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Valley of Death

Part 3: Midwest Building World Class Tools to Spur Energy Innovation

This is the third of a four part series chronicling highlights from my seven-city tour, Energy Innovation Across America. The first stop was a tour of Salt Lake City’s energy innovation ecosystem, which can be found here. And highlights from my tours of five Department of Energy National Labs can be foundhere. My goal was to meet energy innovators from across the country and bring their stories and perspectives back to Washington. For a brief introduction to the series, visit here, and for information on the Millennial Trains Project, see here.

Pulling into Chicago’s Union Station in a 1940’s era California Zephyr is a historical juxtaposition. When the Zephyrs were in service in the mid-20th century, Chicago was a city in transition. Its biggest industries, such as meat-packing, were in significant decline, representing America’s decades-long shift from a manufacturing economy to one based on services. When the Zephyr returned to Chicago in August 2013 as part of the Millennial Trains Project, we found Chicago at the center of another economic shift, from fossil fuels to clean energy.

As the United States clean energy

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Energy Innovation: The Proper Definition and Why it’s So Crucial

Originally posted at Consumer Energy Report.

Innovation is Central to Making Clean Energy Cheap

The United States and the world face an urgent imperative to transform its energy system by developing and deploying low or zero-carbon technologies on a dramatic scale. And while developed regions like the United States and Europe might be willing to change their consumption patterns  and businesses to incorporate clean energy (though not significantly), developing nations can’t afford to pay the necessary premium for this access. And they shouldn’t have to, as they try to gain access to energy of any kind. As such, the only way the entire global energy system can transition to clean energy is if its cost is lower and its performance is equal to or greater than cheap fossil fuels like natural gas, coal, and oil.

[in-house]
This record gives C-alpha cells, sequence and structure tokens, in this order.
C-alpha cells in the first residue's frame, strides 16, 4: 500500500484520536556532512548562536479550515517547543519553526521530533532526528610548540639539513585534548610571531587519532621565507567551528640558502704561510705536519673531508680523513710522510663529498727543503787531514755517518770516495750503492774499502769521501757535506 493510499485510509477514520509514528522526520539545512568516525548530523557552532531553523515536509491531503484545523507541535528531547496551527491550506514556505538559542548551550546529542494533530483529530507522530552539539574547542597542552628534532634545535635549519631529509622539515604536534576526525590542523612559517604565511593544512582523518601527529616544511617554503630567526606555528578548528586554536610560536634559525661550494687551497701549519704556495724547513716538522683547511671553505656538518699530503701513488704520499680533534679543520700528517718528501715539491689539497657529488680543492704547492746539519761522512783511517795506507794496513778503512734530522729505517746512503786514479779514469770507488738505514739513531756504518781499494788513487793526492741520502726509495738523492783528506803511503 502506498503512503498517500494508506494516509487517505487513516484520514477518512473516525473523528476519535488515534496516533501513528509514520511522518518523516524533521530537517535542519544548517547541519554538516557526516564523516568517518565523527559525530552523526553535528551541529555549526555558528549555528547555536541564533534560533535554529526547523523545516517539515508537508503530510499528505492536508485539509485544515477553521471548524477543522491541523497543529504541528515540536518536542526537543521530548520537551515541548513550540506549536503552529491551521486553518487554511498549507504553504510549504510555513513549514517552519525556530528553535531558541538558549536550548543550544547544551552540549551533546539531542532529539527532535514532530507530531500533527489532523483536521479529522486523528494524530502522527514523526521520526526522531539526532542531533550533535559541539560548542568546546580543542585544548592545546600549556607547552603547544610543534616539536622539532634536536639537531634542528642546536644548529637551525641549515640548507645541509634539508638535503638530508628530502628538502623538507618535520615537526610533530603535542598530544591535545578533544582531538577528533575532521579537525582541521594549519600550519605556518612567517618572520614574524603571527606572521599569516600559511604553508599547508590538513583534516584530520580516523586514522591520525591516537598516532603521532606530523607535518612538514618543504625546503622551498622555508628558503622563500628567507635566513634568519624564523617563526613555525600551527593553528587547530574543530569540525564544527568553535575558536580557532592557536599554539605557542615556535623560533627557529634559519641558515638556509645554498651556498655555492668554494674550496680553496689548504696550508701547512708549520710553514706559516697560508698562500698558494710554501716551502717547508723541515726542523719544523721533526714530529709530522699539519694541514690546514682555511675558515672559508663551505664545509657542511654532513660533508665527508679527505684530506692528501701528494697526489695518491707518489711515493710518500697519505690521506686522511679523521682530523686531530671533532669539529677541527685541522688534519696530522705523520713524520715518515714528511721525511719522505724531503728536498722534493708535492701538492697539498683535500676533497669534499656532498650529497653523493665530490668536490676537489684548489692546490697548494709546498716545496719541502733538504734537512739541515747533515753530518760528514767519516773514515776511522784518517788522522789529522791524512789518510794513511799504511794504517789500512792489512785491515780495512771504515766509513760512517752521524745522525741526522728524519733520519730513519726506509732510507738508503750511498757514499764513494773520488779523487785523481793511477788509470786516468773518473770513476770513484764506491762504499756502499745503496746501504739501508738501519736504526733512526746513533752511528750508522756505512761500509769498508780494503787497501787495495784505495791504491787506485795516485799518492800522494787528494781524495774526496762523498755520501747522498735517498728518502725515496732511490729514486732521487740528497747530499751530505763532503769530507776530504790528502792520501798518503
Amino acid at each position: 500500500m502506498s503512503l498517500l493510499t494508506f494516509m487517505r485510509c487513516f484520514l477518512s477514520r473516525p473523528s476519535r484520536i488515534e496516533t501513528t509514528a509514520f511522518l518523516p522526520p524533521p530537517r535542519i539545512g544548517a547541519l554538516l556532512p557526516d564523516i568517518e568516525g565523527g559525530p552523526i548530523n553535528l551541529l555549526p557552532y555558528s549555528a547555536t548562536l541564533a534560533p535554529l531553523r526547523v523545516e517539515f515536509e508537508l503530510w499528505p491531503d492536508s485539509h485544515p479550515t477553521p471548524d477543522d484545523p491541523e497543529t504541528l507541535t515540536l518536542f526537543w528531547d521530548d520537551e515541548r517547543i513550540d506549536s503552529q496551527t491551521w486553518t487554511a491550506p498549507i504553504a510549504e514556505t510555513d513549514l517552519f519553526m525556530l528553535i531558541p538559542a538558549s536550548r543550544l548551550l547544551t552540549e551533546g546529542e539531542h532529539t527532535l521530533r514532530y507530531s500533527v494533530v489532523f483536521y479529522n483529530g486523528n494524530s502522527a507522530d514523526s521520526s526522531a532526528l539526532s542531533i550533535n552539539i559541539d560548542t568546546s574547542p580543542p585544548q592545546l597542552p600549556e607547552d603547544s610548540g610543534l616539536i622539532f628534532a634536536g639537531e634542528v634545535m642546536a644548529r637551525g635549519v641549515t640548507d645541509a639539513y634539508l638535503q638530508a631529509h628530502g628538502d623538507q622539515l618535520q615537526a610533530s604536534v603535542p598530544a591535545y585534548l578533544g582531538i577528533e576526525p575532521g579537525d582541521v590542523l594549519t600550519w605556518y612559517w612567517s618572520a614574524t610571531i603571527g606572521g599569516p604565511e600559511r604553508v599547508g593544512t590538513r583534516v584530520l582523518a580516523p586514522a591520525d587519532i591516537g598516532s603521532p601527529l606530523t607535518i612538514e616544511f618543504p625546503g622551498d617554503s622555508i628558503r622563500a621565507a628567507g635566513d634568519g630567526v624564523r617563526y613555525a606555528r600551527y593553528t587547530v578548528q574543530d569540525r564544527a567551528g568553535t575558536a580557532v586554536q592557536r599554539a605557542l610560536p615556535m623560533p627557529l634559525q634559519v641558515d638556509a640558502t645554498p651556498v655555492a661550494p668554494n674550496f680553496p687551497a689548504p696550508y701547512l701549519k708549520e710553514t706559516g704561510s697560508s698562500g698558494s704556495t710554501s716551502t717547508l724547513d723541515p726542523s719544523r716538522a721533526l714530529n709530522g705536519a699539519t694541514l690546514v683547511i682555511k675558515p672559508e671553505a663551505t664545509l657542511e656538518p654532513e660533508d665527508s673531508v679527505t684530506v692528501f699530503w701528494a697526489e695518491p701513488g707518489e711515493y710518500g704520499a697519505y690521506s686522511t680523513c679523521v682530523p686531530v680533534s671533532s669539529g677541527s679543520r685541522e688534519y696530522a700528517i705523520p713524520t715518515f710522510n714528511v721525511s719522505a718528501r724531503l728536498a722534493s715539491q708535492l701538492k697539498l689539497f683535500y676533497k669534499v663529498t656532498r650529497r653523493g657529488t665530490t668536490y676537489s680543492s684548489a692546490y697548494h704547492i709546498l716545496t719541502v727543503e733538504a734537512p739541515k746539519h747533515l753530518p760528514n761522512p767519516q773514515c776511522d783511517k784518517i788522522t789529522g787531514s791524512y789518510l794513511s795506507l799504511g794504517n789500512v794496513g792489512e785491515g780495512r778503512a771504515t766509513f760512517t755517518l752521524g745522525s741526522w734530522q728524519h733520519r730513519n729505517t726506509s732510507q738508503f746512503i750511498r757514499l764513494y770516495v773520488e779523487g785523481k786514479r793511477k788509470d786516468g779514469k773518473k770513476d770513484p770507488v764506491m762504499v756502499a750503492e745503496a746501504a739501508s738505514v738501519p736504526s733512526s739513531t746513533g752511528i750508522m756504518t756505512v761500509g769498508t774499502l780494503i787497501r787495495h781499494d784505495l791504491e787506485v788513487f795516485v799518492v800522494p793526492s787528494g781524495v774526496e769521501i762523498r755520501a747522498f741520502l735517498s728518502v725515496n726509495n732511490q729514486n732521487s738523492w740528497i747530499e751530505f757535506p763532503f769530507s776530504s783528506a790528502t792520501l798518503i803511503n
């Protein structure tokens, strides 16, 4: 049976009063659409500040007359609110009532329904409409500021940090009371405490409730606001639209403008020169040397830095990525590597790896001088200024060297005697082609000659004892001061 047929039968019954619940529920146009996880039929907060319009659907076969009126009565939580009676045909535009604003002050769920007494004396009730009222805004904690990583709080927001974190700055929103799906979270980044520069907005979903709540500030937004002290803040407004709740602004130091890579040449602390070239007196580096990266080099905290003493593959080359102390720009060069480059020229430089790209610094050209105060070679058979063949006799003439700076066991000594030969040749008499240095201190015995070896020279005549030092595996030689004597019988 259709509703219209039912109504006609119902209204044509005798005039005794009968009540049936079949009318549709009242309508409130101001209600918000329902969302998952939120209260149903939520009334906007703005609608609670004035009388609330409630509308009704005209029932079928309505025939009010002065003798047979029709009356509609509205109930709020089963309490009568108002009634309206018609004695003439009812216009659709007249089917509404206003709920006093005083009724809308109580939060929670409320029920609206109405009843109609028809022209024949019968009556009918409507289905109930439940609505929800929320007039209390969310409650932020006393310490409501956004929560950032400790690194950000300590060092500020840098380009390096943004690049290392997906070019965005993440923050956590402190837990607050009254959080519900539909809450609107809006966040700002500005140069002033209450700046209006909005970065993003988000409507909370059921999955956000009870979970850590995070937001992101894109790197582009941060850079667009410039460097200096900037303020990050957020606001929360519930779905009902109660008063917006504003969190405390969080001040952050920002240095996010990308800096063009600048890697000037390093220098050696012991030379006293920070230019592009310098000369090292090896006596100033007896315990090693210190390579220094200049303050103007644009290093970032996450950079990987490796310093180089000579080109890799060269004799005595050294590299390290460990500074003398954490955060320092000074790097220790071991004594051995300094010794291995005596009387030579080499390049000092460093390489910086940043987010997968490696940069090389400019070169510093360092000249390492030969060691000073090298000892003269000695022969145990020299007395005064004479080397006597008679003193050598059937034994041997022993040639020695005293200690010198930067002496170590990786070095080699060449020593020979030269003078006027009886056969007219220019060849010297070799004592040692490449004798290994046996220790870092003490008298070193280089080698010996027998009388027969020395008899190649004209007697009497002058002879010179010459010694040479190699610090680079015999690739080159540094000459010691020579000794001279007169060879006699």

Unfortunately, today’s clean energy technologies like wind, solar, electric vehicles, smart grids, and energy storage are more expensive and oftentimes performance-limited compared to their fossil competitors. Solar and wind power are intermittent without energy storage and still require significant advances in energy conversion efficiency. Electric vehicles are up to double the cost of comparable

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